« Prev Advertisement respecting the First Sermon Next »

ADVERTISEMENT TO THE READER,

RESPECTING THE FIRST SERMON.

It was with no small difficulty that the author’s youth and modesty were prevailed on to let him appear a preacher in our public lecture, and afterwards to give us a copy of his discourse, at the desire of divers ministers and others who heard it. But as we quickly found him a workman that needs not to be ashamed before his brethren, our satisfaction was the greater to see him pitching upon so noble a subject, and treating it with so much strength and clearness, as the judicious reader will perceive in the following composure: a subject which secures to God his great design in the work of fallen man’s redemption by the Lord Jesus Christ, which is evidently so laid out, as that the glory of the whole should return to him, the blessed ordainer, purchaser, and applier; a subject which enters deep into practical religion; without the belief of which, that must soon die in the hearts and lives of men.

For in proportion to the sense we have of our dependence on the sovereign God for all the good we want, will be our value for him, our trust in him, our fear to offend him, and our care to please him; as likewise our gratitude and love, our delight and praise, upon our sensible experience of his free benefits.

In short, it is the very soul of piety, to apprehend and own that all our springs are in him; the springs of our present grace and comfort, and of our future glory and blessedness; and that they all entirely flow through Christ, by the efficacious influence of the Holy Spirit. By these things saints live, and in all these things is the life of our spirits.

Such doctrines as these, which, by humbling the minds of men, prepare them for the exaltations of God, he has signally owned and prospered in the reformed world, and in our land especially, in the days of our forefathers; and we hope they will never grow unfashionable among us; for, we are well assured, if those which we call the doctrines of grace ever come to be contemned or disrelished, vital piety will proportionably languish and wear away; as these doctrines always sink in the esteem of men upon the decay of serious religion.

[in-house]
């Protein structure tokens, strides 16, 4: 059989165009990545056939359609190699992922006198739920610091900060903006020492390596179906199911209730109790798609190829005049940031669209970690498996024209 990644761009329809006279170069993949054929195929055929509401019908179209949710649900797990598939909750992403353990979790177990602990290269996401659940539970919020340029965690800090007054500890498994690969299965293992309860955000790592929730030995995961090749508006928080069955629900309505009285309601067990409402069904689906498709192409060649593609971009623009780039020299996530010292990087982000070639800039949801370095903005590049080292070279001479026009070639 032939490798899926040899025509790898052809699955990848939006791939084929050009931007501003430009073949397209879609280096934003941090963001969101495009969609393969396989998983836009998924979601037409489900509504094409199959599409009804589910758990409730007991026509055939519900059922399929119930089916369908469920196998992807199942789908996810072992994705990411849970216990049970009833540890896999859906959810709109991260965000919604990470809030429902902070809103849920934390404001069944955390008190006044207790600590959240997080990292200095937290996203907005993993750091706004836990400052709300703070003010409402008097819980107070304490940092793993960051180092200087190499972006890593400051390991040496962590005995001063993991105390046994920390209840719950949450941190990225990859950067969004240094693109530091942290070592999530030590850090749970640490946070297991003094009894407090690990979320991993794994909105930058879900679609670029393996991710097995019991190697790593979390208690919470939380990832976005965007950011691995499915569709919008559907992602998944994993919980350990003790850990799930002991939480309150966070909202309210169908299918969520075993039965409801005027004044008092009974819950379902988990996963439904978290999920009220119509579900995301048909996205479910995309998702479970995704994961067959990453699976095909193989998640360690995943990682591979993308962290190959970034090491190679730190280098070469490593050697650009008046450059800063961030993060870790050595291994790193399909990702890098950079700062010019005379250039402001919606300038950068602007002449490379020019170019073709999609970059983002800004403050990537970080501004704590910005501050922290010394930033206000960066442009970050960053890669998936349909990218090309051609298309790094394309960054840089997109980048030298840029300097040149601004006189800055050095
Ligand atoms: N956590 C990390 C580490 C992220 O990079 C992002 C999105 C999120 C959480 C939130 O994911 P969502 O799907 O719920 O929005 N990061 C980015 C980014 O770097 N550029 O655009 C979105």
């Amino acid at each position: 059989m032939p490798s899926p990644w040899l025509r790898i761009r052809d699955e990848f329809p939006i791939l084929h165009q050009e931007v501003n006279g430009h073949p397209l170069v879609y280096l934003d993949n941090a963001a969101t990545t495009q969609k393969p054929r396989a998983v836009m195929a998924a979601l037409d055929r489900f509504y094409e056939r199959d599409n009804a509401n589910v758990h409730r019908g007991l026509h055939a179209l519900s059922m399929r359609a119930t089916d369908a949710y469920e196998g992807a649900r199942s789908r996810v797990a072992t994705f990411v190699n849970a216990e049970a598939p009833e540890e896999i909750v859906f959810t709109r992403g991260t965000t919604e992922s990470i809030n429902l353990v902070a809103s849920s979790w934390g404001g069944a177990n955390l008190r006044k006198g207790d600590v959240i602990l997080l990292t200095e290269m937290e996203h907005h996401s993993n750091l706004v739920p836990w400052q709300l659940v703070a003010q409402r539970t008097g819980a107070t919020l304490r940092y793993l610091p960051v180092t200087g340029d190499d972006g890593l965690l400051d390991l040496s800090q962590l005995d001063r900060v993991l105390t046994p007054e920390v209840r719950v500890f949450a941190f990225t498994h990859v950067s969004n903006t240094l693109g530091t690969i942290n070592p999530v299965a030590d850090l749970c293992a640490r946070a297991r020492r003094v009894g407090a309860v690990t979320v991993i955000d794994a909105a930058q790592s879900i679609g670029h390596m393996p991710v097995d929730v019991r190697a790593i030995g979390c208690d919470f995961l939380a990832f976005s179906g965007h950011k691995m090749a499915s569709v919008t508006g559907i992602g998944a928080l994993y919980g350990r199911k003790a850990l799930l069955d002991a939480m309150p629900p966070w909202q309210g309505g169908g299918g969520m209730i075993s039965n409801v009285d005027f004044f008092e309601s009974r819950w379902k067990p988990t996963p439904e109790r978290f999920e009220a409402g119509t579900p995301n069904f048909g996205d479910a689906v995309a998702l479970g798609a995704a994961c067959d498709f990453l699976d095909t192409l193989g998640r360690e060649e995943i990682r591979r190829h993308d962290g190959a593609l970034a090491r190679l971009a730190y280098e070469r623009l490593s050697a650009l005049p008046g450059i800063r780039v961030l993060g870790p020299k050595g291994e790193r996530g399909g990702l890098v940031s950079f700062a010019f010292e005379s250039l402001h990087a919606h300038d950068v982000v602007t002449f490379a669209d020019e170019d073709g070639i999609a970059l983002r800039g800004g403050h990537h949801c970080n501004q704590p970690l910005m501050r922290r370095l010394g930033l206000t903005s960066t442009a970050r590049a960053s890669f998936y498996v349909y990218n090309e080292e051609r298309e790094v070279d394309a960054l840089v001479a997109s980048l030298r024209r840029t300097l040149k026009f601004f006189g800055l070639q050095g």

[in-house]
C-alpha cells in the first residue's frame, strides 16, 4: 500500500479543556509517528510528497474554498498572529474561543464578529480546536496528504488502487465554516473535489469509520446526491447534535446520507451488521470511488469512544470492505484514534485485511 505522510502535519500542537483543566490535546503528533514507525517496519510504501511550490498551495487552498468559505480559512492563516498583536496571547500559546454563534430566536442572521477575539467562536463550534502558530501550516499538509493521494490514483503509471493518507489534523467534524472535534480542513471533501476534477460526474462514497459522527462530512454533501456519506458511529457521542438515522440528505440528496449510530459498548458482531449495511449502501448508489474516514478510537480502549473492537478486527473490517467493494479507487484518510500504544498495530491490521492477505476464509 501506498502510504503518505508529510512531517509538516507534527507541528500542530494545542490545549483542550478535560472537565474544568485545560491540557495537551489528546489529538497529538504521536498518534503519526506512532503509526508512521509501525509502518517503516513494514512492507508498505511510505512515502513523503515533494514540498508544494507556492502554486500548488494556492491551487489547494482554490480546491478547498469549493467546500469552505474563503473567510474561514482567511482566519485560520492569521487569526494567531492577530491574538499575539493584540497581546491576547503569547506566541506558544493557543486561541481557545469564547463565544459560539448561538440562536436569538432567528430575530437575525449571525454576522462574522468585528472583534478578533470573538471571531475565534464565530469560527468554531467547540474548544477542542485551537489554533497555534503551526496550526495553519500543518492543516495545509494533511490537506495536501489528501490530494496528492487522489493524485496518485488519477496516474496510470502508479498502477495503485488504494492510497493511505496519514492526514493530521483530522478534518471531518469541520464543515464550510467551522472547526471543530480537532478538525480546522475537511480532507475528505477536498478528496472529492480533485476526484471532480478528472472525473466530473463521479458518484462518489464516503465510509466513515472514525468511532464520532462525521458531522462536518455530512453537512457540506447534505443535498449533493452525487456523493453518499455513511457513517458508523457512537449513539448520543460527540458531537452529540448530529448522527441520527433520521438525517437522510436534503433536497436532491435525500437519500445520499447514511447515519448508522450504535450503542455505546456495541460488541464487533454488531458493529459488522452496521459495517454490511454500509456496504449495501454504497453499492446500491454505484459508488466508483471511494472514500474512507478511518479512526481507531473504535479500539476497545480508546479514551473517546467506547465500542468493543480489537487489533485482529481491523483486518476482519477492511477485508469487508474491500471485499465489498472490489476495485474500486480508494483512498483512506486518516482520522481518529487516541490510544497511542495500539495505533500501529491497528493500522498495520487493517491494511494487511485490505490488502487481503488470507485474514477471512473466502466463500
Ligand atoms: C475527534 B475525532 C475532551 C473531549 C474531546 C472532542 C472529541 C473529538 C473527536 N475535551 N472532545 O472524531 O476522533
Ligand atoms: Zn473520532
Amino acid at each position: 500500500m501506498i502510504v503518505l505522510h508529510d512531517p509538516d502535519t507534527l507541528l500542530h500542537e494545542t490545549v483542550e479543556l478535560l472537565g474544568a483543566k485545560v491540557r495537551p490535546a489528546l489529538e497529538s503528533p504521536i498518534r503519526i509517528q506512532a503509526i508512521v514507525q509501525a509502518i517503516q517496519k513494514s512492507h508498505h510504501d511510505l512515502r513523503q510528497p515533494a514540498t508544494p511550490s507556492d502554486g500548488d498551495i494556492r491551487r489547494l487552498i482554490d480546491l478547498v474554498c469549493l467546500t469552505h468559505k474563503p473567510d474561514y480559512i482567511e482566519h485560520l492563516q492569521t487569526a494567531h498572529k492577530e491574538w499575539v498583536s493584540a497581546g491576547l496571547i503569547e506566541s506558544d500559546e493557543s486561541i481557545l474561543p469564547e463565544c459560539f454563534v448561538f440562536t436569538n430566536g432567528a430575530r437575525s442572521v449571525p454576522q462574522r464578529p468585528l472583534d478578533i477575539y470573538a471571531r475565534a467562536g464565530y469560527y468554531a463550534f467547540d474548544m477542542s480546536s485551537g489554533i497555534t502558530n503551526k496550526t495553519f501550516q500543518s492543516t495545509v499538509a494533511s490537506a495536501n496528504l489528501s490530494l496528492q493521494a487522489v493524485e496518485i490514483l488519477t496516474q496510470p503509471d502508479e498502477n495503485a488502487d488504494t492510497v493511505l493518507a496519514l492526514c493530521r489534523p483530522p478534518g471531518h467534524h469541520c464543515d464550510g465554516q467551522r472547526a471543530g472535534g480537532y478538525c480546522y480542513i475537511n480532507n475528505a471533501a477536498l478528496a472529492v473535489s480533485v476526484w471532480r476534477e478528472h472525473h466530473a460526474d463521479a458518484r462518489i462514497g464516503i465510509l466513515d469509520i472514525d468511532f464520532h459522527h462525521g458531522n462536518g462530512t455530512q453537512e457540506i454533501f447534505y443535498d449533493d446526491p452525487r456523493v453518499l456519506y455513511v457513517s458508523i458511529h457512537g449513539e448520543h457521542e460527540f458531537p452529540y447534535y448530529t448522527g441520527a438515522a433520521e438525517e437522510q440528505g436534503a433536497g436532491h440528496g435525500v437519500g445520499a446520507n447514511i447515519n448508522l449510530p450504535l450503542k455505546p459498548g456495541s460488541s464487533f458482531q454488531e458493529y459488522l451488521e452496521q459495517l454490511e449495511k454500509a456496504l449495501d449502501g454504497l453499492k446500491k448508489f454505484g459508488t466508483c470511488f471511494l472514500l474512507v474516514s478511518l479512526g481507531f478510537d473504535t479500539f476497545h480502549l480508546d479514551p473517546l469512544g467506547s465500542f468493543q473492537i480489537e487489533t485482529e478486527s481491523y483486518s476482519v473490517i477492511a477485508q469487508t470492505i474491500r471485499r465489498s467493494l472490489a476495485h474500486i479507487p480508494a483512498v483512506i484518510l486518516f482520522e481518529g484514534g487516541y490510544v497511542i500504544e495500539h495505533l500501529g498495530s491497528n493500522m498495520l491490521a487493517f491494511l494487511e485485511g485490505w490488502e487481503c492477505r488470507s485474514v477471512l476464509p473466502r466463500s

We cannot therefore but express our joy and thankfulness, that the great Head of the church is pleased still to raise up from among the children of his people, for the supply of his churches, those who assert and maintain these evangelical principles; and that our churches (notwithstanding all their degeneracies) have still a high value for such principles, and for those who publicly own and teach them.

And as we cannot but wish and pray that the college in the neighboring colony (as well as our own) may be a fruitful mother of many such sons as the author, by the blessing of Heaven on the care of their present worthy rector; so we heartily rejoice in the special favor of Providence in bestowing such a rich gift on the happy church of Northampton, which has for so many lustres of years flourished under the influence of such pious doctrines, taught them in the excellent ministry of their late venerable pastor, whose gift and spirit, we hope, will long live and shine in this his grandson, to the end that they may abound yet more in all the lovely fruits of evangelical humility and thankfulness, to the glory of God.

To his blessing we commit them all, with this discourse, and every one that reads it; and are

Your servants in the gospel,

T. Prince

Boston, August 17, 1731.

W. Cooper

SERMON I. 11    Preached on the Public Lecture in Boston, July 8, 1731; and published at the desire of several ministers and others in Boston who heard it.—This was the first piece published by Mr. Edwards.


« Prev Advertisement respecting the First Sermon Next »
Please login or register to save highlights and make annotations
Corrections disabled for this book
Proofing disabled for this book
Printer-friendly version





Advertisements



| Define | Popups: Login | Register | Prev Next | Help |